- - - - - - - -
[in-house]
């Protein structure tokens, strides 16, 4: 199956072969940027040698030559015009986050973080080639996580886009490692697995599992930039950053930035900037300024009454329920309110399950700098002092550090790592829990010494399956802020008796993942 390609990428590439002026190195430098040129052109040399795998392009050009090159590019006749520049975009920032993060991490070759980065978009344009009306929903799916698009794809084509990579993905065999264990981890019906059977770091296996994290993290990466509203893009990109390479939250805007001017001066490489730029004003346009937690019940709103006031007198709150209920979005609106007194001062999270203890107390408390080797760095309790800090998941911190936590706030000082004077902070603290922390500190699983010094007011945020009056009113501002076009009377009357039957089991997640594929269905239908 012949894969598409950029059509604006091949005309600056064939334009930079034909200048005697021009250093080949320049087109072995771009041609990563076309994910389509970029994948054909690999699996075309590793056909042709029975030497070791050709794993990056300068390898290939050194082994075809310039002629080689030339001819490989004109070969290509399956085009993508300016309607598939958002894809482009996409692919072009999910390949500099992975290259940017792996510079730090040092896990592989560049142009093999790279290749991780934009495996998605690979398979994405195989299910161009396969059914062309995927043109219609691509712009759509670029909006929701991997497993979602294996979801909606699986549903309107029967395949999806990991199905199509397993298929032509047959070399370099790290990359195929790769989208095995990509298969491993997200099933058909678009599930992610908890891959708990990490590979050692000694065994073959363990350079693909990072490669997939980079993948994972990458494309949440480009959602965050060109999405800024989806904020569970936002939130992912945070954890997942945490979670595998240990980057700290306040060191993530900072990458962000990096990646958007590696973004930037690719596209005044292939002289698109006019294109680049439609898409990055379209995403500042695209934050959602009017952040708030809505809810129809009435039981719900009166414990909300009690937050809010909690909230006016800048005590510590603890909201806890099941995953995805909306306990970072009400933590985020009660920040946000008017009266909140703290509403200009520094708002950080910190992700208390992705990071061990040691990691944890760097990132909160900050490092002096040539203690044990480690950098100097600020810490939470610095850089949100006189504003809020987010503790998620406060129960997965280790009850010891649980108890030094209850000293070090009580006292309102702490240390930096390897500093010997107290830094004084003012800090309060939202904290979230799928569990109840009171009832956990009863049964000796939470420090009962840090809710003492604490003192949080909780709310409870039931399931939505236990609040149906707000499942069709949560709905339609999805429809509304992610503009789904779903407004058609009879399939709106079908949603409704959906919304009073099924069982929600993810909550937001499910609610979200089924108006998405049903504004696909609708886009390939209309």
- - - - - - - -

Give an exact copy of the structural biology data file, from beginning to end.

[in-house]
């Protein structure tokens, strides 16, 4: 199956072969940027040698030559015009986050973080080639996580886009490692697995599992930039950053930035900037300024009454329920309110399950700098002092550090790592829990010494399956802020008796993942 390609990428590439002026190195430098040129052109040399795998392009050009090159590019006749520049975009920032993060991490070759980065978009344009009306929903799916698009794809084509990579993905065999264990981890019906059977770091296996994290993290990466509203893009990109390479939250805007001017001066490489730029004003346009937690019940709103006031007198709150209920979005609106007194001062999270203890107390408390080797760095309790800090998941911190936590706030000082004077902070603290922390500190699983010094007011945020009056009113501002076009009377009357039957089991997640594929269905239908 012949894969598409950029059509604006091949005309600056064939334009930079034909200048005697021009250093080949320049087109072995771009041609990563076309994910389509970029994948054909690999699996075309590793056909042709029975030497070791050709794993990056300068390898290939050194082994075809310039002629080689030339001819490989004109070969290509399956085009993508300016309607598939958002894809482009996409692919072009999910390949500099992975290259940017792996510079730090040092896990592989560049142009093999790279290749991780934009495996998605690979398979994405195989299910161009396969059914062309995927043109219609691509712009759509670029909006929701991997497993979602294996979801909606699986549903309107029967395949999806990991199905199509397993298929032509047959070399370099790290990359195929790769989208095995990509298969491993997200099933058909678009599930992610908890891959708990990490590979050692000694065994073959363990350079693909990072490669997939980079993948994972990458494309949440480009959602965050060109999405800024989806904020569970936002939130992912945070954890997942945490979670595998240990980057700290306040060191993530900072990458962000990096990646958007590696973004930037690719596209005044292939002289698109006019294109680049439609898409990055379209995403500042695209934050959602009017952040708030809505809810129809009435039981719900009166414990909300009690937050809010909690909230006016800048005590510590603890909201806890099941995953995805909306306990970072009400933590985020009660920040946000008017009266909140703290509403200009520094708002950080910190992700208390992705990071061990040691990691944890760097990132909160900050490092002096040539203690044990480690950098100097600020810490939470610095850089949100006189504003809020987010503790998620406060129960997965280790009850010891649980108890030094209850000293070090009580006292309102702490240390930096390897500093010997107290830094004084003012800090309060939202904290979230799928569990109840009171009832956990009863049964000796939470420090009962840090809710003492604490003192949080909780709310409870039931399931939505236990609040149906707000499942069709949560709905339609999805429809509304992610503009789904779903407004058609009879399939709106079908949603409704959906919304009073099924069982929600993810909550937001499910609610979200089924108006998405049903504004696909609708886009390939209309």